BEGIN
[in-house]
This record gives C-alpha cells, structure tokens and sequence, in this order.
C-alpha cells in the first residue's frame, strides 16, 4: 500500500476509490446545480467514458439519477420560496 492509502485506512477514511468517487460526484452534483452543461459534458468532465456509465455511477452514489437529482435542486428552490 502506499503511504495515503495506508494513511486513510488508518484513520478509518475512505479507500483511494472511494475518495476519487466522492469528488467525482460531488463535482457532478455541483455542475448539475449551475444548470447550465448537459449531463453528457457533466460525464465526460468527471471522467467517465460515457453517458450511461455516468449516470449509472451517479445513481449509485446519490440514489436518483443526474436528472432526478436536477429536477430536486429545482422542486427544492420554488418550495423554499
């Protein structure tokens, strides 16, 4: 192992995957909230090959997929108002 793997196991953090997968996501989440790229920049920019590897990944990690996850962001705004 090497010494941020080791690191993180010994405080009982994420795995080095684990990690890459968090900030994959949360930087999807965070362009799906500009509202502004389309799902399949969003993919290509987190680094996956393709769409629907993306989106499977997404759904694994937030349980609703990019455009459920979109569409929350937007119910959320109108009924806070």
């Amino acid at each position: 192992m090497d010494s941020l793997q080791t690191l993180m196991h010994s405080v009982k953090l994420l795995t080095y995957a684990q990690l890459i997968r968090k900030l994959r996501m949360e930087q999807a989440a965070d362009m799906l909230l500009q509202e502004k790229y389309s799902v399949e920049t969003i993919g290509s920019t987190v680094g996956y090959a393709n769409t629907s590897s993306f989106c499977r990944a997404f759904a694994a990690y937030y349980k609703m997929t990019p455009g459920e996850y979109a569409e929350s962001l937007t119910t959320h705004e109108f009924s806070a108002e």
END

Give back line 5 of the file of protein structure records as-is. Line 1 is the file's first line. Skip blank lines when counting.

């Amino acid at each position: 192992m090497d010494s941020l793997q080791t690191l993180m196991h010994s405080v009982k953090l994420l795995t080095y995957a684990q990690l890459i997968r968090k900030l994959r996501m949360e930087q999807a989440a965070d362009m799906l909230l500009q509202e502004k790229y389309s799902v399949e920049t969003i993919g290509s920019t987190v680094g996956y090959a393709n769409t629907s590897s993306f989106c499977r990944a997404f759904a694994a990690y937030y349980k609703m997929t990019p455009g459920e996850y979109a569409e929350s962001l937007t119910t959320h705004e109108f009924s806070a108002e």